War of the Rebellion: Serial 029 Page 0645 Chapter XXXII. THE STONE'S RIVER CAMPAIGN.

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from my command so as to protect the train, which I did; but soon was driven away from it by shells from the enemy's guns and by his cavalry. The panic now became so general that our regiment in leaving the field got scattered, but the majority of it were in skirmishes of the afternoon.

On the days of January 1, 2, and 3, was in line of battle all day.

On the 31st, while in line near the train, and on leaving the field, we lost in killed, wounded, missing, and prisoners some 35 or 36 men; also 3 horses killed and 5 wounded. The enemy had also captured some 20 more, who were afterward released by our own men, having been previously disarmed and dismounted.

On the 5th, crossed Stone's River and proceeded to a distance of 3 or 4 miles south of Murfreesborough. Lost 2 men prisoners, being captured by rebel pickets.

Annexed please find a list of killed, wounded, missing, and prisoners.* Killed, 7; wounded, 18; missing, 16; prisoners, 15; total, 56.

I am, very respectfully, your obedient servant,


Major, Commanding Fourth Ohio Volunteer Cavalry.

Colonel L. ZAHM,

Commanding Second Brigade.

Numbers 181. Report of Captain Henry B. Teetor, Fourth Ohio Cavalry, of operations December 31.


SIR: In the action of Wednesday, December 31, 1862, I take pleasure in calling your especial attention to a brilliant little achievement accomplished by a portion of your command while temporarily and unavoidably detached from your immediate supervision.

While there was apparently a general consternation among other cavalry regiments, your ordered the right of your command to rest at a point commanding a road; and while superintending the alignment, which was very difficult at that time, owing to said confusion, a portion of Tennessee cavalry came pursued hotly up the road upon which your right was resting. A regiment of Texas Rangers were in full pursuit, and were endeavoring also to take two pieces of artillery, one ambulance, six wagons, which were following the fleeing Tennessee cavalry. It was an emergency, and demanded coolness, bravery, and expedition to save the property, as well as change the wavering fortunes of that day. In fact, it was so immensely critical as, for the time being, at least, to waive the precedence of rank of military etiquette of waiting for orders, and seize upon the golden chance of saving the honor of the regiment and, measurably, the fortunes of the day.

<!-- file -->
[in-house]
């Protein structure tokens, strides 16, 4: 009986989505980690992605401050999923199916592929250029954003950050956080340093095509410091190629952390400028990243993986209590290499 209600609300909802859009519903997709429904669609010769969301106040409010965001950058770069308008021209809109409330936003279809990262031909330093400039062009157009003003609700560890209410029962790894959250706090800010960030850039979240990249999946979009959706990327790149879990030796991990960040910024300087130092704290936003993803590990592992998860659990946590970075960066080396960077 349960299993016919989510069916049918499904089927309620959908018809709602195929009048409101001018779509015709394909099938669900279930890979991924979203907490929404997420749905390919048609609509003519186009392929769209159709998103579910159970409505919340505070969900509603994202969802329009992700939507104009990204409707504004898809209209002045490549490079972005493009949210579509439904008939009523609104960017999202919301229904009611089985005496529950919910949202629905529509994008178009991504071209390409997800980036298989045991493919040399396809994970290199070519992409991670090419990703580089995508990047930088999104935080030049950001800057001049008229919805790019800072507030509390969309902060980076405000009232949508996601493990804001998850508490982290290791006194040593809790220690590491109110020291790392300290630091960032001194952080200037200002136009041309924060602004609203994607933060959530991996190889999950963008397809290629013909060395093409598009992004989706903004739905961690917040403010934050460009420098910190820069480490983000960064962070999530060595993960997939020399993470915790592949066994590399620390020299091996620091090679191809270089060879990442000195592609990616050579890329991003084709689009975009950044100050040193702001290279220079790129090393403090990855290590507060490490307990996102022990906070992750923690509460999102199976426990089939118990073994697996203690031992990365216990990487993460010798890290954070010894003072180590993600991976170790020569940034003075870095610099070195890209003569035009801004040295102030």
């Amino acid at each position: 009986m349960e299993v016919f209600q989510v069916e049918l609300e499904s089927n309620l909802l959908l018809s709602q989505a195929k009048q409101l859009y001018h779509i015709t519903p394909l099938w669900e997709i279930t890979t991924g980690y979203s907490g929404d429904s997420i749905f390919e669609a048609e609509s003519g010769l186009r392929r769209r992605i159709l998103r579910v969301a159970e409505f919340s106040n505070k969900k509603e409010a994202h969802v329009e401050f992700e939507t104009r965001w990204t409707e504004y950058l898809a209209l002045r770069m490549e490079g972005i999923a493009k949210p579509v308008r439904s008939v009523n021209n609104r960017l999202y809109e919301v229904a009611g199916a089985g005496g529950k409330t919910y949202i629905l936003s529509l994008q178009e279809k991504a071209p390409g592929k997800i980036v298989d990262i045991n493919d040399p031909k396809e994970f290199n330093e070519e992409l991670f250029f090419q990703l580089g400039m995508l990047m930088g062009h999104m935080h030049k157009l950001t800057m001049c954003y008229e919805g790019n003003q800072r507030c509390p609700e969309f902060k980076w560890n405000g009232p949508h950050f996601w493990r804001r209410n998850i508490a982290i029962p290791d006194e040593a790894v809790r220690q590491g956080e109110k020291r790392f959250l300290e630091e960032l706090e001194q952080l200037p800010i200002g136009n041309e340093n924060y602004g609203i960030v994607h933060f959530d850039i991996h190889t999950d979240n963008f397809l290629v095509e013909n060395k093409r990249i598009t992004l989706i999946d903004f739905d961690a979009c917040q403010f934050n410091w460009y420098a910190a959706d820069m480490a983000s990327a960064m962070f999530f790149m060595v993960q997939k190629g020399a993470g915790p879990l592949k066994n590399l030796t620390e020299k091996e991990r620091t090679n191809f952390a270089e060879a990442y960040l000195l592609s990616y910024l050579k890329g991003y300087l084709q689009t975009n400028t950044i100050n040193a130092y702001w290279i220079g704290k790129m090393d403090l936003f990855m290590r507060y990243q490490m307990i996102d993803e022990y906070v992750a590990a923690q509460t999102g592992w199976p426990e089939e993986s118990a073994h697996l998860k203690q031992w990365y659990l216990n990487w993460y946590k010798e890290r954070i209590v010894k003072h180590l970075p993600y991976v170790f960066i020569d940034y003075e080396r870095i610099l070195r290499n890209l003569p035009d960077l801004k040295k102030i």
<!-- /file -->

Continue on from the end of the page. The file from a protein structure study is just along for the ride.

Captain Peter Mathews, being in command of the First Squadron, consisting of Companies A, B, and C, seeing the exigency, and, at the same time, being aware of your attention being preoccupied with the speedy alignment of the left of the regiment, took the authority, ostensibly warranted by the emergency, and ordered his squadron to charge down the road and drive back the enemy, and save the property imperiled. I had the honor to be in charge, and can testify with pride that I saw the enemy severely repulsed, driven back, the two pieces of cannon saved, and the ambulance and the six Government wagons.


*Nominal list omitted.